Many thanks Caroline --
One point of at least partial agreement. You write that, "before the vote, very few people kicked up a fuss about having it. Cameron, Corbyn, and Sturgeon presumably thought the British people would vote to remain, so they allowed it to go ahead."
course, many people did kick up a fuss. Many pro-Remain politicians
and experts signaled loudly and clearly the dangers of populist
adventurism at the polling stations, given the incalculable consequences
of Brexit. You're right of course that party leaders ignored those
warnings, though certainly not motivated by the country's best
interests. Cameron wanted to unify the Tory Party and Sturgeon was only
ever eying independence. As for Corbyn, would he even know how to
manage the budget of your local Frisbee team?
-- only partial agreement on your view about a second referendum.
First, from a legal standpoint, let's be clear. There is absolutely no
way any government can foreclose future legislation simply by tossing
around brochures with the inscription "This is your last chance,
folks!". Indeed what is even meant by "generation"? Does the present
"generation" end, say, at 4:36 am on Christmas 2028? Or 5:28 pm on St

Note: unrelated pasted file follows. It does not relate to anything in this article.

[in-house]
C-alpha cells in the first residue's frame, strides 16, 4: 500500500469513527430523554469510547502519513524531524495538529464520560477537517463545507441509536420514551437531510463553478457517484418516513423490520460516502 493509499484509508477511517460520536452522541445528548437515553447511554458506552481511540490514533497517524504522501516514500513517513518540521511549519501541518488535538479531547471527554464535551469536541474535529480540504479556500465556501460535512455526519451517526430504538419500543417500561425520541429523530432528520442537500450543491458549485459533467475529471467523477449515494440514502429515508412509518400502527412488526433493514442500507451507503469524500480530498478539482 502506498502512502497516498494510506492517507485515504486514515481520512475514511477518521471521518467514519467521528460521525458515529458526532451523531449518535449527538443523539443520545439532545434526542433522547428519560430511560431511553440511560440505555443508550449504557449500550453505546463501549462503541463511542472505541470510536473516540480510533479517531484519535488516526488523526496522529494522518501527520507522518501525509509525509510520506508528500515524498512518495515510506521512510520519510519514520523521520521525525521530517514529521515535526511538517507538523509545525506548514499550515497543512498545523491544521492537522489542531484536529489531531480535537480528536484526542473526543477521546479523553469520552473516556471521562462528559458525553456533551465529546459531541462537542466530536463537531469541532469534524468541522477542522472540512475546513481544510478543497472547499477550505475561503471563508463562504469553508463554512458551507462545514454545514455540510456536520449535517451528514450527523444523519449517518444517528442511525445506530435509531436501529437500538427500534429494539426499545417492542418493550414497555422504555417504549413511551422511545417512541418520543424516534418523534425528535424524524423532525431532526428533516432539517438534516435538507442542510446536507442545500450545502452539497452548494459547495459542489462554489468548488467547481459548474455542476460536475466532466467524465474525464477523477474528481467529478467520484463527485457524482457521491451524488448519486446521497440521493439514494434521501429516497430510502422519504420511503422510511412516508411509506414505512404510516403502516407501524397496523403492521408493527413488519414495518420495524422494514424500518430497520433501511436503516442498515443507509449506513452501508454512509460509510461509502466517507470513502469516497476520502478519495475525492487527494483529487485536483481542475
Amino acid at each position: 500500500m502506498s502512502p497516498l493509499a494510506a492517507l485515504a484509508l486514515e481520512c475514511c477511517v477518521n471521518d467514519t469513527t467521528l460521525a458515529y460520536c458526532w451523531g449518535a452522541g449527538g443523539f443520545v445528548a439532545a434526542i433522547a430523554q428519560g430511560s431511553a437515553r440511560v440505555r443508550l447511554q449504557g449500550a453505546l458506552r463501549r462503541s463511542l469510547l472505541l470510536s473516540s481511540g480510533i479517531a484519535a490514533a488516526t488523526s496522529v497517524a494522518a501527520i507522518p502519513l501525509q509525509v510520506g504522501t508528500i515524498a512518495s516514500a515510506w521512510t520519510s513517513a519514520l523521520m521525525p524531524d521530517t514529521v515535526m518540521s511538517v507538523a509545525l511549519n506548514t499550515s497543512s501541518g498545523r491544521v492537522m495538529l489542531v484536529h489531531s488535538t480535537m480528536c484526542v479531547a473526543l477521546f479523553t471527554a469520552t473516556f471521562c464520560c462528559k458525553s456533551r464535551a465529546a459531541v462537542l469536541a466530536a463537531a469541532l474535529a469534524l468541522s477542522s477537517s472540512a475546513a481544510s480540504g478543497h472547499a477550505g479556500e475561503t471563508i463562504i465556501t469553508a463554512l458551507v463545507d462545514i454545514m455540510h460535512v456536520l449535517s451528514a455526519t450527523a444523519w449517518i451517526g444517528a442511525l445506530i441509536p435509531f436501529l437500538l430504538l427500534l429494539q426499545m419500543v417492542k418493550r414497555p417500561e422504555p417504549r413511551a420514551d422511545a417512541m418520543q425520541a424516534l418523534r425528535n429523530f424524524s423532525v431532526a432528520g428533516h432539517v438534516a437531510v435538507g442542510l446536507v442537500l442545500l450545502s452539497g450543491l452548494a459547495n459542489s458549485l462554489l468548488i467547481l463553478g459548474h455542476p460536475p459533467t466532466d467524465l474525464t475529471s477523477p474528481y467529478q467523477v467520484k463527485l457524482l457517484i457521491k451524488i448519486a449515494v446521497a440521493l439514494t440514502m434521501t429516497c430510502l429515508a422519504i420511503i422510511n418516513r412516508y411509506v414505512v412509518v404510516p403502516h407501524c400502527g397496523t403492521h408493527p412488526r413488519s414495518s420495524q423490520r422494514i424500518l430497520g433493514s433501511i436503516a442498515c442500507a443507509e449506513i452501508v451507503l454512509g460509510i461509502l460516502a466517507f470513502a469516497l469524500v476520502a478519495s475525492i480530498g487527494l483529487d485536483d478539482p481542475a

George's Day 2043? Only in British politics could so many people take such a
gesture to be anything more than empty rhetoric. If final and
definitive law could be made simply by the government in power passing
around leaflets -- phrased in such open-ended terms -- Her Majesty's Stationery Office would be busy indeed. There is no such thing as irreversible legislation, except maybe in North Korea.
if your real point is about PR, namely, that the public would simply
resent it -- "Keep voting until you deliver the result we want" -- then,
yes, that's a plausible and a weighty objection. I'm tempted to
propose a Referendum About Having Another Referendum, simply to punish everyone for their stupidity.
You and I do probably agree, then, on the most important point. Ultimately, this all remains in Parliament's hands, including what I believe could be a wholly compelling and wholly dignified withdrawal of the Article 50 declaration. That's why I continue to insist on the democratic illegitimacy of the referendum. That point needs to be repeated as often as necessary, so that if Parliament does face an overriding case against exiting, then perhaps it can change course with greater confidence of the electorate.
Yours with trust eternal in the forces of boringly sober moderation,
Thank you both again for joining us, if I may pose one final question to each of you.